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November 12, 2008 - Image 12

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Publication:
The Michigan Daily, 2008-11-12

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Wednesday, November 12, 2008 - The Michigan Dady

Magazine Editor:
Jessica Vosgerchian
Editor in Chief:
Andrew Grossman
Managing Editor:
Gabe Nelson
Photo Editor:
Chanel Von Habsburg-
Lothringen
Junk Drawer:
Brian Tengel
Center spread design:
Andy Brown
Cover photo:
Chanel Von Habsburg-
Lothringen

The nuances of Michigan's
new medical marijuana law

STATES WITH MEDICAL MARIJUANA LAWS

necessity in marijuana possession cases.

The Statement is The Michigan
Daily's news magazine, distributed
every Wednesday during the
academic year. '

A resounding 63 percent of
Michigan voters passed an ini-
tiative that made Michigan the
15th state to allow for the use of
medical marijuana.
But there is medical marijua-
na and then there is "medical"
marijuana. The, first is strictly
limited to sufferers of chronic
and terminal ailments, while the
second variety can be accessed
people who can convince their
doctors that toking up is the only
way to treat headaches.
From state to state, medical
marijuana legislation varies in a
number of
nuanced
ways that
affect the
way the
market
operates.
In
Hawai'i,
marijuana concentrate is defined
in the legislation as the same as
dry marijuana - making the
state one of the only to allow
patients to use hash. Colorado's
law requires police to keep con-
fiscated marijuana alive while
the legitimacy of a defendant's
claim to medical marijuana
rights is examined.
Arizona and Maryland, mean-
while, have hazier laws that
recognize the medicinal use of
marijuana but don't go as far as

the others.
Arizona passed its legisla-
tion in 1996, joining California
to become the first places in
the United States where medi-
cal marijuana was legal. But in
practice, the wording of the Ari-
zona bill giving doctors the right
to "prescribe" marijuana makes
the law ineffective - prescrib-
ing a Schedule 1 drug like mari-
juana is against federal law, and
Arizona still hasn't amended
its legislation to recognize doc-
tors' recommendations as other
states do.
Maryland has made posses-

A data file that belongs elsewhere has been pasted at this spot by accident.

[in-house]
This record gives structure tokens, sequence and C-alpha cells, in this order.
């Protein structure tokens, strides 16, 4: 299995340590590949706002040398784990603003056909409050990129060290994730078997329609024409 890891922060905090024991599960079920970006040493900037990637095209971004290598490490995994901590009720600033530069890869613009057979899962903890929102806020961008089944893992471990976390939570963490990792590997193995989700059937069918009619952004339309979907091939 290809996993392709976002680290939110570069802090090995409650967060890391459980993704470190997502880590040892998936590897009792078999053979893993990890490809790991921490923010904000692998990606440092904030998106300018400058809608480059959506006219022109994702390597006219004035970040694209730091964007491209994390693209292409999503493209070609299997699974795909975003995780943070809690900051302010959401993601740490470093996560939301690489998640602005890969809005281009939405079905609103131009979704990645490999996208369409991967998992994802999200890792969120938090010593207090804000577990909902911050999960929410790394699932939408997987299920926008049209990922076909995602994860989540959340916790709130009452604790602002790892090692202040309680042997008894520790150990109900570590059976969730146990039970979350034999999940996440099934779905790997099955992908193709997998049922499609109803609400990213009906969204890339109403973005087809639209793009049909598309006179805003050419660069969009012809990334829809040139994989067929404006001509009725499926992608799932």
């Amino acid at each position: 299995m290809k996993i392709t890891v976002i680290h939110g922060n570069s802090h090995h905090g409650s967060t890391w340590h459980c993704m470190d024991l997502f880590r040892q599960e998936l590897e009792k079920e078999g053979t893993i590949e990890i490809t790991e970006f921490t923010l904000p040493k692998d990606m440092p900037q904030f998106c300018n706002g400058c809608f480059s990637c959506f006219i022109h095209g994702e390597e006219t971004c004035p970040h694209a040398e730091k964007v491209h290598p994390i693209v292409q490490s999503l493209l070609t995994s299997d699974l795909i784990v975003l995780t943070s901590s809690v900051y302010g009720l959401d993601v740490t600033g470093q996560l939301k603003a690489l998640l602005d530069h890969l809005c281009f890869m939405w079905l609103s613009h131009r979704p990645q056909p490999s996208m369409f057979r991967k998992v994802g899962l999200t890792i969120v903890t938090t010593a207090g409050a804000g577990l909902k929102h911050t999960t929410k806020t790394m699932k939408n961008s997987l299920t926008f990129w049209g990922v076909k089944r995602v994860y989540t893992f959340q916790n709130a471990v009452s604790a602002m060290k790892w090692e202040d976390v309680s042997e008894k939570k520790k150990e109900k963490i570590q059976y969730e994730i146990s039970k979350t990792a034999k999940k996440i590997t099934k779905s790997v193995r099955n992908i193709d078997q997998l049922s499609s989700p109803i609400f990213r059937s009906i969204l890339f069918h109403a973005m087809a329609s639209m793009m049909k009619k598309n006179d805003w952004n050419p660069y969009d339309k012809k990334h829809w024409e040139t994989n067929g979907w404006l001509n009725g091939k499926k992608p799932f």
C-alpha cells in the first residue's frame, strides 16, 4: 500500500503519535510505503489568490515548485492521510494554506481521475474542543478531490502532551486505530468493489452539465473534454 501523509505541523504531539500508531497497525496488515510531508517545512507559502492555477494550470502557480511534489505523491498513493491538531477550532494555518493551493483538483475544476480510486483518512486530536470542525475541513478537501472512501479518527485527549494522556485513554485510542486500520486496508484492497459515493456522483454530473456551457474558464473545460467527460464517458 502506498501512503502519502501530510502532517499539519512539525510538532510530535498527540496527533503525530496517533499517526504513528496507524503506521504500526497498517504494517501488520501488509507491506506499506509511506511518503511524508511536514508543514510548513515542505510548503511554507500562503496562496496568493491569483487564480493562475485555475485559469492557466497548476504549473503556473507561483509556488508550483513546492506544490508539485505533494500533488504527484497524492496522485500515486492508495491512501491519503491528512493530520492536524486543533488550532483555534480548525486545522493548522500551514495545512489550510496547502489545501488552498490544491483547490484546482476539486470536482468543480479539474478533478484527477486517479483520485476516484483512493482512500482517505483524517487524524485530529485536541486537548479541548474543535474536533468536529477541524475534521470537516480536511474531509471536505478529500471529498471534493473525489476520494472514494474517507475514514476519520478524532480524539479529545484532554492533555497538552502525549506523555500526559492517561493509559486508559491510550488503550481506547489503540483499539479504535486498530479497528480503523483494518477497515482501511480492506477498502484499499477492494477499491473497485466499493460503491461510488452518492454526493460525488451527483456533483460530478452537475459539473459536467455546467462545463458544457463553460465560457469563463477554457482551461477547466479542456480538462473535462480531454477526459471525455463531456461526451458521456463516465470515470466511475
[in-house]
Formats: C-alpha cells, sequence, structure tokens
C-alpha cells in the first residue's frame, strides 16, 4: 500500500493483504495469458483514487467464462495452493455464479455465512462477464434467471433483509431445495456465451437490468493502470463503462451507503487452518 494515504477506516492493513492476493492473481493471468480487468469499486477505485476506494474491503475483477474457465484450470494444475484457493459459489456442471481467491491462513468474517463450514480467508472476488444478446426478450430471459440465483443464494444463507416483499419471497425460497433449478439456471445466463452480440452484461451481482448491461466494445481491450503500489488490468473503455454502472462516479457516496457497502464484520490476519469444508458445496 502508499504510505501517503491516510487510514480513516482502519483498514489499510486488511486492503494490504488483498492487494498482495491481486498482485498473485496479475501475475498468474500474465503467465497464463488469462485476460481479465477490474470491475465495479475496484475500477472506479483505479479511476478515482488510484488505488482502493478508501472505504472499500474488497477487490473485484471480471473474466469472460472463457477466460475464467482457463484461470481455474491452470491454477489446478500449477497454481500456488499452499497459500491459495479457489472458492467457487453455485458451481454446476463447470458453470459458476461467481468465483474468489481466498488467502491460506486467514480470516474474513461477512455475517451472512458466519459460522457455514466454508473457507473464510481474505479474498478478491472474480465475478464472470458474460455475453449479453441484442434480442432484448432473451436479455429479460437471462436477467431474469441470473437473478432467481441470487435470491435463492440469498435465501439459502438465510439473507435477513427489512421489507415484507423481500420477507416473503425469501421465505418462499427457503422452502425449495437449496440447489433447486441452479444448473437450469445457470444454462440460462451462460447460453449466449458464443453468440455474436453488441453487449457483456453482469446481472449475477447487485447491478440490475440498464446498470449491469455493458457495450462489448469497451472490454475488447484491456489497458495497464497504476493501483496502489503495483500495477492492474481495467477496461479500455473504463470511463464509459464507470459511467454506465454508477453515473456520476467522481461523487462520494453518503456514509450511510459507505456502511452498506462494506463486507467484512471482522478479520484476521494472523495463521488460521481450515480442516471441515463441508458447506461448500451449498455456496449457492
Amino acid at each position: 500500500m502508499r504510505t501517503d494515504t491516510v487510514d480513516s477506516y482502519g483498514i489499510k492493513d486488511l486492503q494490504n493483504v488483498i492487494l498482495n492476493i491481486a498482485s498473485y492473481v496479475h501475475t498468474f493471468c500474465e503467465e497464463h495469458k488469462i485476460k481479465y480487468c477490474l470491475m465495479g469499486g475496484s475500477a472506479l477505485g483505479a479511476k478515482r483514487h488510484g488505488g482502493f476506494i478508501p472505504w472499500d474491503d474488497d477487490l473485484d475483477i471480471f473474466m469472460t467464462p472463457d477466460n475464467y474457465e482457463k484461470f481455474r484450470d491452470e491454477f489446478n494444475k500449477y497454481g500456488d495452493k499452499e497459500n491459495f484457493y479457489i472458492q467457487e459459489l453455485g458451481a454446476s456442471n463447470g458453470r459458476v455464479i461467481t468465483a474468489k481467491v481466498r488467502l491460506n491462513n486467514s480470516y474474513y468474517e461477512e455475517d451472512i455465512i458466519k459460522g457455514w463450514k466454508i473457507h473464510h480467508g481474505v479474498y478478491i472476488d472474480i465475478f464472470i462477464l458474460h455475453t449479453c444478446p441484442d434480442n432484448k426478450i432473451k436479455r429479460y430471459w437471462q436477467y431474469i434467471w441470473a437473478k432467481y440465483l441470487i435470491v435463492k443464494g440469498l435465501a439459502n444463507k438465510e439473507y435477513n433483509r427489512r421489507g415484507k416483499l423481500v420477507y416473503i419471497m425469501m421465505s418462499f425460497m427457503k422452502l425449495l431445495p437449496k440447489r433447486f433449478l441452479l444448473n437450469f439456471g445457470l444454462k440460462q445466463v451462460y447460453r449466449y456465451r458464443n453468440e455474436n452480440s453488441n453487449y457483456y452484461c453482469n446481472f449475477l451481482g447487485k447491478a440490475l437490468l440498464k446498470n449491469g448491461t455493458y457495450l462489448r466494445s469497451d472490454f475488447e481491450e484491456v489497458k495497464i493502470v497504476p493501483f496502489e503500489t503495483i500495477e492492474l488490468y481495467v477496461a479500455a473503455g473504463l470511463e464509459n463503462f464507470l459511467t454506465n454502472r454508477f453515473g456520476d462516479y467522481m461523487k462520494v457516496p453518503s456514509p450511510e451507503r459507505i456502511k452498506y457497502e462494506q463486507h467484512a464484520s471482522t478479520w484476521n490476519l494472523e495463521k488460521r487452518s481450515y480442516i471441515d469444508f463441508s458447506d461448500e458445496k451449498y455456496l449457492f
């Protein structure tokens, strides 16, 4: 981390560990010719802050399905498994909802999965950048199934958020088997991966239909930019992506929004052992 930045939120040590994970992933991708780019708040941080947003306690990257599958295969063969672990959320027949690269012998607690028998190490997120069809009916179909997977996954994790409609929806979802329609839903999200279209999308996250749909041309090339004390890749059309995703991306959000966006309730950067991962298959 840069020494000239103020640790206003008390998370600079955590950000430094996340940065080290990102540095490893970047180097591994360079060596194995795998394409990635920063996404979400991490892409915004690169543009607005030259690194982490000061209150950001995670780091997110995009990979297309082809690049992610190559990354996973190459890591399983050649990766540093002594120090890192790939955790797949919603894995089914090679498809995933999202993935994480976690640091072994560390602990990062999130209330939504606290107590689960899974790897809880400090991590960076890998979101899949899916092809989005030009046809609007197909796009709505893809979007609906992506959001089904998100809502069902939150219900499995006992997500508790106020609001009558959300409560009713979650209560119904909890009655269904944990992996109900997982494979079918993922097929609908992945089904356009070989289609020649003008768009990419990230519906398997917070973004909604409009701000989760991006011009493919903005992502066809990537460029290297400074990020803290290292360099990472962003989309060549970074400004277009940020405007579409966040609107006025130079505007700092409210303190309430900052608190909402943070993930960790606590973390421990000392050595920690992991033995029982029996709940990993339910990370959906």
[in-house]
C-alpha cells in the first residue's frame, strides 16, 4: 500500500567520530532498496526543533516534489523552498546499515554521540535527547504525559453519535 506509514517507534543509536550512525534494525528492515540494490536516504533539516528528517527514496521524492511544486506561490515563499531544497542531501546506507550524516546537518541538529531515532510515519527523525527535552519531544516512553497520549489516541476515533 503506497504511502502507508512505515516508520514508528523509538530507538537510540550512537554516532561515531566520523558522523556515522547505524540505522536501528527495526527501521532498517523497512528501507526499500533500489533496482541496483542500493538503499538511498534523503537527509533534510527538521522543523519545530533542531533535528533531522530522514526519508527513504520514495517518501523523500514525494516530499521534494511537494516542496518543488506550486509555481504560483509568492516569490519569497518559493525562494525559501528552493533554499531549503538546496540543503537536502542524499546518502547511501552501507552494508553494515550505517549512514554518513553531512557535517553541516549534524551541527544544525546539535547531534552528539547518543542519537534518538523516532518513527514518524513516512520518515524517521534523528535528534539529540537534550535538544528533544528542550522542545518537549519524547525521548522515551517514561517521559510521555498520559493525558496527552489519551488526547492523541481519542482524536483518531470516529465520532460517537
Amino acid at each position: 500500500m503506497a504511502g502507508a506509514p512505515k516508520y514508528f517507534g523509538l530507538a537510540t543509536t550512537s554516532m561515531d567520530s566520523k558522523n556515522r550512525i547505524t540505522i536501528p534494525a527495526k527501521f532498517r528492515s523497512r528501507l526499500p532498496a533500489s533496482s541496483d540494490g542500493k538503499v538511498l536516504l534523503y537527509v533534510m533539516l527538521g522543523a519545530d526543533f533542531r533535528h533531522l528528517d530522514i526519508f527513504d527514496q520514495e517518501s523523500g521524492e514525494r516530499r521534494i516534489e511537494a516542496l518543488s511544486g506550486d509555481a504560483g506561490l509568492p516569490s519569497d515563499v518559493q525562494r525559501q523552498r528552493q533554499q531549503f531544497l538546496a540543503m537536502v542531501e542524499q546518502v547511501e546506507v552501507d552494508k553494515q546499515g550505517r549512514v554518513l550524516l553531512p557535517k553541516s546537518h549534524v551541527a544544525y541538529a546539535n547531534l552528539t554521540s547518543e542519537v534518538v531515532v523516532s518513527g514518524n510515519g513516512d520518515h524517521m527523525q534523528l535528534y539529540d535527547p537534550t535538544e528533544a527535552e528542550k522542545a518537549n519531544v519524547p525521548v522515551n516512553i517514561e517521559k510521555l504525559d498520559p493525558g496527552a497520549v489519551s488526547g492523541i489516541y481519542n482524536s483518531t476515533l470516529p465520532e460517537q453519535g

sion of dess than one ounce of
marijuana an offense with a
maximum fine of.$100 for defen-
dants who can prove that their
use of marijuana is "medical
necessity."
Of the 13 states that regulate
medical marijuana, Michigan's
new law falls somewhere in the
middle - not condoning a full
out bake sale like in Califor-
nia but not without potential to
make things better for the state's
recreational users.
By far, California does the
most to accommodate medical
marijuana by forgoing a maxi-
mum limit on possession and
endorsing a system of distribu-
tion.
A 1996 California bill allows
counties to set their own limits

. on me
sion, b
be less
cessed
ducing
This if
tolera:
Count
Sonom
rent lir
proces
a 100-s
Cali
as the,
ate a n
benefi
gr
an
of
While
profiti
the me
allow
or oth,
costs o
The
allowa
and c
or coo

dical marijuana posses- juana for medical purposes."
ut requires that no limit This part of the legislation
than eight ounces of pro- led to California's fabled Can-
marijuana and six pro- nabis Clubs - dispensaries
or 12 immature plants. where patients and caretakers
egislation thwarted "zero can show their-ID cards to gain
nce" policies in Fresno access to a wide breadth of mari-
y while giving free reignto juana products, including candy,
a County to enact its cur- baked goods, mouth sprays and,
mitatidn - three pounds of of course, exceptionally potent
sed weer and 99 plants in weed.
square-foot growing area. "Sc's kind of like Willy Won-
fornia also stands alone ka's fauttry, but for weed," said
only state whose laws cre- EG, an LSA junior from Califor-
neans of distribution that nia who asked to go by his initials
ts patients and growers. because he doesn't have a permit
to use medical marijuana.
EG knows how California's
medical marijuana laws benefit
?welve full recreational users. He put in an
order last weekend with a friend
OWn plants with a qualified patient card
back home to send him pot lol-
d 2.5 ounces lipops and brownies.
pot "Everybodyhas a friend or a
oteCted few friends who have cards, or
a friend of a friend who has a
card," he said. "Most of the peo-
ple I know who have them might
distributing marijuana for claim that they actually have a
is prohibited in California, problem, but for the most part
edical marijuana law does they don't,"
patients to pay caretakers Michigan's law also allows
er qualified patients for the caretakers to be compensated,
f providing marijuana. and unlike states like Vermont,
law also includes an puts no restrictions on the num-
ince for qualified patients ber of patients a caretaker can
aretakers "to collectively take on. This does not open the
peratively cultivate mari- See POT WATCH, Page 8B

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